Ladies and gentlemen, I present to you the flatiron steak. An excellent cut of meat, the top blade steak is particularly tender. One shoulder houses two of them, which are attached by a layer of tough connective tissue.

 

What to look for when buying

If your budget is a tighter than usual, look for center-cut chuck roasts on sale. Since it's summer, and summer means grilling, your butcher is trying to move lots of steaks from the chuck. If you purchase a center-cut chuck steak that's about 5 inches thick, you can easily disassemble the muscles into their own cuts by following the seams with a sharp knife. You'll end up with enough cuts to make three or four meals. Economical!

The meat itself should have a bright, cherry-red color with speckles of fat running through the meat. Check that the muscle is firm to the touch, and that the container doesn't contain excess liquid. If you're looking to make a pot roast, just go ahead and find one that fits your needs, with most of the fat trimmed away. You'll want about 3/4's of a pound of boneless chuck roast, and one pound bone-in, per person.

Storage

Beef can be frozen in its original packaging for up to two weeks. If you're going for longer storage, you'll want to prevent freezer burn by re-wrapping the flank steak in freezer paper, plastic freezer bags or heavy-duty aluminum foil. Try to remove as much air from the packaging as possible before sealing.

Basic Preparation

The pot roast is one of the great classic dishes that is as simple to make as it is comforting. (Recipe from Jack Ubaldi's Meat Book: A Butcher's Guide to Buying, Cutting, and Cooking Meat by Jack Ubaldi, out of print.)

  • 1 boneless under-blade roast, 4 to 5 pounds
  • Flour
  • Salt, fresh ground black pepper
  • 6 tablespoons of vegetable oil
  • 1 garlic clove, peeled and crushed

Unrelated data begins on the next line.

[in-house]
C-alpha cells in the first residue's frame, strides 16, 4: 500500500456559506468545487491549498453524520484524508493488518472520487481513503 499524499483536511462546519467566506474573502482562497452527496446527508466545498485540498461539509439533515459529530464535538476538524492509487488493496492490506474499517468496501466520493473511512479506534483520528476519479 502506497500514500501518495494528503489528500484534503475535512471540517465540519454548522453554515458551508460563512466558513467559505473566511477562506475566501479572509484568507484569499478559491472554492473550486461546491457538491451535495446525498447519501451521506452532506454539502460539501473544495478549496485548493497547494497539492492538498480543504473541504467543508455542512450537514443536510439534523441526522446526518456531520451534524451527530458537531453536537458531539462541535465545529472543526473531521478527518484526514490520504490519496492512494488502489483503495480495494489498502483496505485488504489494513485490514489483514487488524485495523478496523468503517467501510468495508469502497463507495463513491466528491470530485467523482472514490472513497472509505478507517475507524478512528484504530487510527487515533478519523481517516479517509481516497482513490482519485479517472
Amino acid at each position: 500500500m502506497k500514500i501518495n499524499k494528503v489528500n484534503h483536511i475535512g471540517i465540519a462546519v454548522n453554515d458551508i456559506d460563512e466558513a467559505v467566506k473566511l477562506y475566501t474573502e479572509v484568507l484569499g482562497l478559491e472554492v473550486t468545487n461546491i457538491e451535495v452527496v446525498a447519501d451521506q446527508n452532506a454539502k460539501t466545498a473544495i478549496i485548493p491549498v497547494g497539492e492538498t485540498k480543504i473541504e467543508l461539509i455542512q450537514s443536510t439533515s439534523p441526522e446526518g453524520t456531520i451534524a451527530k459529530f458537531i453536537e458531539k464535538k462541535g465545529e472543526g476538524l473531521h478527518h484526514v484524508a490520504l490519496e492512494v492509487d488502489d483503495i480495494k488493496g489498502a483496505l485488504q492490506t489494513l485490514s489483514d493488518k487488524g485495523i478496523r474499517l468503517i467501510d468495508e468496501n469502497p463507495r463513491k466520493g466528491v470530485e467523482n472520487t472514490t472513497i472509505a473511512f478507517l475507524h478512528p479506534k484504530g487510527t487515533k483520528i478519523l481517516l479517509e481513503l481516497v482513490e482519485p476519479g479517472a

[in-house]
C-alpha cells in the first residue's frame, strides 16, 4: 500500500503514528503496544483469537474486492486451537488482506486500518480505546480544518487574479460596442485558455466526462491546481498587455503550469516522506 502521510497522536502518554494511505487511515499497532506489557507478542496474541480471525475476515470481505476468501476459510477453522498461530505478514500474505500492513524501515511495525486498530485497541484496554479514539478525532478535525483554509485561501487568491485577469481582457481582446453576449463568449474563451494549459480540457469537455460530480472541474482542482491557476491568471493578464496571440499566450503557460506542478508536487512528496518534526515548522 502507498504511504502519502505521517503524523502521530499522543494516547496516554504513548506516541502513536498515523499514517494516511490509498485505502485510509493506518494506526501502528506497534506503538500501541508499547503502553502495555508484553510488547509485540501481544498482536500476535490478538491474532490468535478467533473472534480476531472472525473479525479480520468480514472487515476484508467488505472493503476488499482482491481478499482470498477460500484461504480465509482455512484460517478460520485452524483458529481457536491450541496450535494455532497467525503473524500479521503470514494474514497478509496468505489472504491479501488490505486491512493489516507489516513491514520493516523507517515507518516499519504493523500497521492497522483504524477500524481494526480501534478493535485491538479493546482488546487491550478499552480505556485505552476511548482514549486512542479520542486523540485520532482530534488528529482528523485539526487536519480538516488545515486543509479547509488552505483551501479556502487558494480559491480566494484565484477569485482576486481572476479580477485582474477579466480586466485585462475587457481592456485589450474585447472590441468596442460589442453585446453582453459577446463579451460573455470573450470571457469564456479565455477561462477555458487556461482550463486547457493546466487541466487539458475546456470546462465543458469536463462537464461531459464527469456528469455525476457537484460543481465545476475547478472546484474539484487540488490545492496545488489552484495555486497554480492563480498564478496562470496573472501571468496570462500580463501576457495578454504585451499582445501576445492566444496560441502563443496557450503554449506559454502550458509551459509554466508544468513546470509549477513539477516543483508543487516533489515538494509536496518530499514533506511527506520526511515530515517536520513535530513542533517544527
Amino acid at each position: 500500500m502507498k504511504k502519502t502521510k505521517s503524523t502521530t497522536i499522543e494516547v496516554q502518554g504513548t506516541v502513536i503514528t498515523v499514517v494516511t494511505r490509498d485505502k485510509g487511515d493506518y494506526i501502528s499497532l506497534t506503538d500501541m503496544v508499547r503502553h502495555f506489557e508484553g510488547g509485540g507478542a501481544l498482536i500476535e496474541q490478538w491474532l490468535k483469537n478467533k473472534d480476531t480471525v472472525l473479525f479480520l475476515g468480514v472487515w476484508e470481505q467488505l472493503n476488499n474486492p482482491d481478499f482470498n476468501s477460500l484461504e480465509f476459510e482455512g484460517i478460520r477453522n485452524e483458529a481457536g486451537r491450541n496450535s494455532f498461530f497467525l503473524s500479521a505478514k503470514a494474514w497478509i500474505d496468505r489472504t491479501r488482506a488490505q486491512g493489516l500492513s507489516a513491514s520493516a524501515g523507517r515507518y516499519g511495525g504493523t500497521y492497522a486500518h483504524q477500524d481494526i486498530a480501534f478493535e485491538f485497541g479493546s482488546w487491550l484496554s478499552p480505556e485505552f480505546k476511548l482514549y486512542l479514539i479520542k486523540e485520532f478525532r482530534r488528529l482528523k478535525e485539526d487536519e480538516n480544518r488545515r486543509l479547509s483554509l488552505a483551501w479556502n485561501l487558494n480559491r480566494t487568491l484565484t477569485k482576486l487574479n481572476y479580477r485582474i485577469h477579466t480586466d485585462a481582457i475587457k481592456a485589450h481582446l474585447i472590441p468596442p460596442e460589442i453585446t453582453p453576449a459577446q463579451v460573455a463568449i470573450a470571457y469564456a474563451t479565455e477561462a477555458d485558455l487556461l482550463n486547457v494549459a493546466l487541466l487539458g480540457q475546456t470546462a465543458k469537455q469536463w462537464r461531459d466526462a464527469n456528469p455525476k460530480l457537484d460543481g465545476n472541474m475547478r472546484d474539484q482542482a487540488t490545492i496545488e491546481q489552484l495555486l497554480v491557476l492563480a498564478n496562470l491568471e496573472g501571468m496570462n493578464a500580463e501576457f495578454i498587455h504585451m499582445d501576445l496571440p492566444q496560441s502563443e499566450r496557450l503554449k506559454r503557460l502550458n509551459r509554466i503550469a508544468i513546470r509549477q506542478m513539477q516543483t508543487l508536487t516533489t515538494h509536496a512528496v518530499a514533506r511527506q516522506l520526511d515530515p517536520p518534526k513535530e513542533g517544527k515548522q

• 4 tablespoons butter
  • 2 cups coarsley chopped onions, carrots, and celery
  • 1/4 pound salt pork, cut into cubes
  • 1 cup dry red wine
  • 1 16-ounce can peeled plum tomatoes
  • 2 bay leaves
  • 1 tablespoon chopped parsley
  • 1 cup beef stock or water (if needed)

Roll the meat in flour and season it with salt and pepper. Heat the vegetable oil until it just starts to smoke in a large skillet; brown the garlic and meat in the hot oil.

As the meat browns, melt the butter in an enameled cast iron dutch oven (or something similar) and begin to saute the vegetables and salted pork chunks in it. When the beef is well browned all over, add it to the casserole and let it cook with the vegetables for about 5 minutes.

Add the wine to the dutch oven and reduce it to less then half. Add the tomatoes, bay leaves, parsley, salt, and pepper. Lower the heat to simmer, partially cover the dutch oven with the lid and let cook for two hours, checking the amount of juices and turning the meat from time to time. If it gets dry, add beef stock or water.

Put the vegetables through a food mill or blender with the pan juices for a slightly thickened gravy.

Additional Recipes

Special thanks to Bob del Grosso, Chef and Charcutiere of Hendricks Farms and Dairy in Telford, Pennsylvania, for consulting on this post.

Ryan Adams

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One Comment

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  1. This is a much needed breakdown of beef cuts. People rely too much on what they see in the markets and also apply the wrong cut for the selected recipe. Bourdain has a nice tip on bourguignon, which we have adopted: before you start (while you brown the meat and prep), reduce a cup of red wine and shallots to syrup, add quart of veal stock and reduce to sauce consist. Dump that into the stew before braising (a nice rich demi). Great job.